How holy is HOLI?

While the Indian festival of colours has always been the golden thread to cheesy, romantic Bollywood movies, it certainly isn’t a stranger to foreign lands! With big names within the entertainment industry organising Holi fests at various locations across the globe, it has garnered considerable curiosity internationally. Keeping up with the trend, and perhaps starting it within Ireland, Trinity’s Indian Society has brought this gem of an Indian festivity right down to Trinity’s Front Square. With over three hundred tickets sold within the first three hours of its ticket sales, the event is one to look out for. While the popularity of the festival is seldom questioned, it is the logic behind it that often piques interests. So… what is the logic behind it? Let’s find out!

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The ancient festival is drenched  in mythology. Essentially, the celebration marks the victory of good over evil- and that may well explain the medley of colours and the music. The legend goes thus…

There once lived a king so evil and self-assured that he enforced a law that everybody in the kingdom should worship him, and him alone. Unaccustomed to having his word violated, he did not even spare his own little son when the audacious child refused to acquiesce by continuing to worship the Almighty God. Infuriated by the defiance, he ordered his cavalry to have the prince thrown down a cliff. When such an attempt to get rid of the “rebel” failed, the King’s sister took it upon herself to ensure the end of such defiance lest it given rise to another mutiny (yes, something like The Hunger Games but more awesome). What made things eviler was that the sister, Holika, had an ability to resist burns caused by fire- effectively, leaving her unharmed- hence, the plan was to have her walk into a big ball of fire along with the child where he would burn down to ashes. However, as God would have it,  Holika turned to dust on entering the fire while the prince remained unscathed. The legend celebrates faith, devotion, humility, and purity of intentions.

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Running parallel is an equally popular legend fanning away the air of romance that Holi brings with it. The Indian counterpart to the love story of Romeo and Juliet runs way back in time engraving Hindu mythology with the love ballad of Radha and Krishna. Young Krishna, perplexed by his dark complexion in contrast to the beautiful Radha who had a light, creamy complexion, wondered why he was dusky- so different to the love of his life. His mother playfully suggested that he should smear colour on Radha’s face too and change it to whichever that he best preferred. Intrigued by the suggestion, Krishna went ahead and splashed colour across his childhood love’s face which gave rise to a rather flirtatious interaction. Thus, the idea of Holi emerged. Undoubtedly, it is a festival where love and affection is celebrated.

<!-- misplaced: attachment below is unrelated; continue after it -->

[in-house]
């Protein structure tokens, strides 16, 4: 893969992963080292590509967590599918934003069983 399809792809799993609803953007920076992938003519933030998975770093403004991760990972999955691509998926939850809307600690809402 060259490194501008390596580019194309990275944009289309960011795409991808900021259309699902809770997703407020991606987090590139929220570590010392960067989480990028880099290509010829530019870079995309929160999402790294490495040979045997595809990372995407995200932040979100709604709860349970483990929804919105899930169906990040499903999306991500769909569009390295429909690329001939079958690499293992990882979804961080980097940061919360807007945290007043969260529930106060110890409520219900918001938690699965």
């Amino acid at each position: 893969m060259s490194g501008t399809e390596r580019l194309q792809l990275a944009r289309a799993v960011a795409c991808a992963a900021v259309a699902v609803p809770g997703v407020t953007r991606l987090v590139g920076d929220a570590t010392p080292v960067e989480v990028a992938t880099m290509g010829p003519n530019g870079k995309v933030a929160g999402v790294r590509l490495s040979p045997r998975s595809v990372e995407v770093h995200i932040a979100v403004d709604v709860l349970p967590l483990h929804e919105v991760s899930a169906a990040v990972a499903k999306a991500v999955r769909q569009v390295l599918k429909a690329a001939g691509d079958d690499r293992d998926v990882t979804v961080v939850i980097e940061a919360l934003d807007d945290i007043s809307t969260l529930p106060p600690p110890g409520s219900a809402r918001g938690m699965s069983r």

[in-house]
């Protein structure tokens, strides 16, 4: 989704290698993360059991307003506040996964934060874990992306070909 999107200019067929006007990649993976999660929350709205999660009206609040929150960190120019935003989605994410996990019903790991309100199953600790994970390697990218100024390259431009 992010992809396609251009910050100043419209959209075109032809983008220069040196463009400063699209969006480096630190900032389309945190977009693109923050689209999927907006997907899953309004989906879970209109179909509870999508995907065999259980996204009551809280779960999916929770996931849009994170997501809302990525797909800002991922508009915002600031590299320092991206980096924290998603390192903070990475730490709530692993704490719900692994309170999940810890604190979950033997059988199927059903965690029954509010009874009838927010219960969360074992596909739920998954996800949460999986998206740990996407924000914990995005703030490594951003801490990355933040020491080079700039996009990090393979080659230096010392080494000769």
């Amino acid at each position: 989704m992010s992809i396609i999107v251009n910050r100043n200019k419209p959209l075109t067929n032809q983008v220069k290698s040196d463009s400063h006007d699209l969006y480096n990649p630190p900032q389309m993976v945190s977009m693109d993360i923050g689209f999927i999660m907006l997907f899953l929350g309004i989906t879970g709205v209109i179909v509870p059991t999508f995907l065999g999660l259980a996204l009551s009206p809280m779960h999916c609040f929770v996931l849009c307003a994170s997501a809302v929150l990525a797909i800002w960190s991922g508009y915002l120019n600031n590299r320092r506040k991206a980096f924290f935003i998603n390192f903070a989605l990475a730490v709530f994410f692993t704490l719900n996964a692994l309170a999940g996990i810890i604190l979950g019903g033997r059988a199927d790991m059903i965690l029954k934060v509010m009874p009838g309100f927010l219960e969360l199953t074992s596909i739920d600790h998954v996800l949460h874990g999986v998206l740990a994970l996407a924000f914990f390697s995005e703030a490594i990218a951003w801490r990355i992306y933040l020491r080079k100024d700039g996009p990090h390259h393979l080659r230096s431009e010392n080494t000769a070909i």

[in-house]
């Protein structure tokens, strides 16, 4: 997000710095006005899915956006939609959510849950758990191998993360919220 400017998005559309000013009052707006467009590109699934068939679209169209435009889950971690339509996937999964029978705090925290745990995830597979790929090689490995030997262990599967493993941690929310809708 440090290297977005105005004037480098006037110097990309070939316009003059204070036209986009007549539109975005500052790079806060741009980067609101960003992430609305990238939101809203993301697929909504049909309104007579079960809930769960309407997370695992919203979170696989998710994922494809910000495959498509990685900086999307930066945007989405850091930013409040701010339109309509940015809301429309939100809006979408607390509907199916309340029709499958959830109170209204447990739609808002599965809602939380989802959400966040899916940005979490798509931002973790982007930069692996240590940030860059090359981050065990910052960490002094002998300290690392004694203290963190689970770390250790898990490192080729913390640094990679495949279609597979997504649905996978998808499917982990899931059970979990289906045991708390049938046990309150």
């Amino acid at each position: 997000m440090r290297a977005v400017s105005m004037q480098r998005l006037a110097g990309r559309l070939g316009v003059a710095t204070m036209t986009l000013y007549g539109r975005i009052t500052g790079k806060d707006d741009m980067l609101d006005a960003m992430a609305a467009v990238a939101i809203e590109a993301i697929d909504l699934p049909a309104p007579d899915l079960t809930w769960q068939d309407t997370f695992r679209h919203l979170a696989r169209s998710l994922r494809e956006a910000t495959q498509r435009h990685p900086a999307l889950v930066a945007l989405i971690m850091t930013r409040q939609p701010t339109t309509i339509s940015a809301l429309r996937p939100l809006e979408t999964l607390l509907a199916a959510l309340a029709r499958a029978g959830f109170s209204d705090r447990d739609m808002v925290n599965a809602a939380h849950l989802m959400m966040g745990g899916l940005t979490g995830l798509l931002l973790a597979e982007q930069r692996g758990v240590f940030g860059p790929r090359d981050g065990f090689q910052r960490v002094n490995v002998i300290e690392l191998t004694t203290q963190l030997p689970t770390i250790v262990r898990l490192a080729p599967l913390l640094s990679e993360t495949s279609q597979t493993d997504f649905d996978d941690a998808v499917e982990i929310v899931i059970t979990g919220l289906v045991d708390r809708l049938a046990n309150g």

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So why does everyone love this festival so much? To start with, the stories behind it are quite captivating (at least to me), and these are the ones I grew up with, living in India. However, the festival goes way deeper than these stories which intrigue us.

Out of everything else, I appreciate the festival most for the meaning it conveys. On this day, all barriers created by social or economic construct, based on sex, caste and creed come crashing down to bare humanity to just a collection of people where differences are celebrated,  not criticised. This is the time when masses come together to celebrate communally. It’s a festival where one makes new friends without getting charmed by the other’s social status or beauty (yes, underneath all that colour, your stellar features take a back seat). To me Holi underlines a sense of community, unity, love and celebration- and of course, immeasurable “craic”! So, see you this Wednesday in the Front Square?

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-Aishwarya

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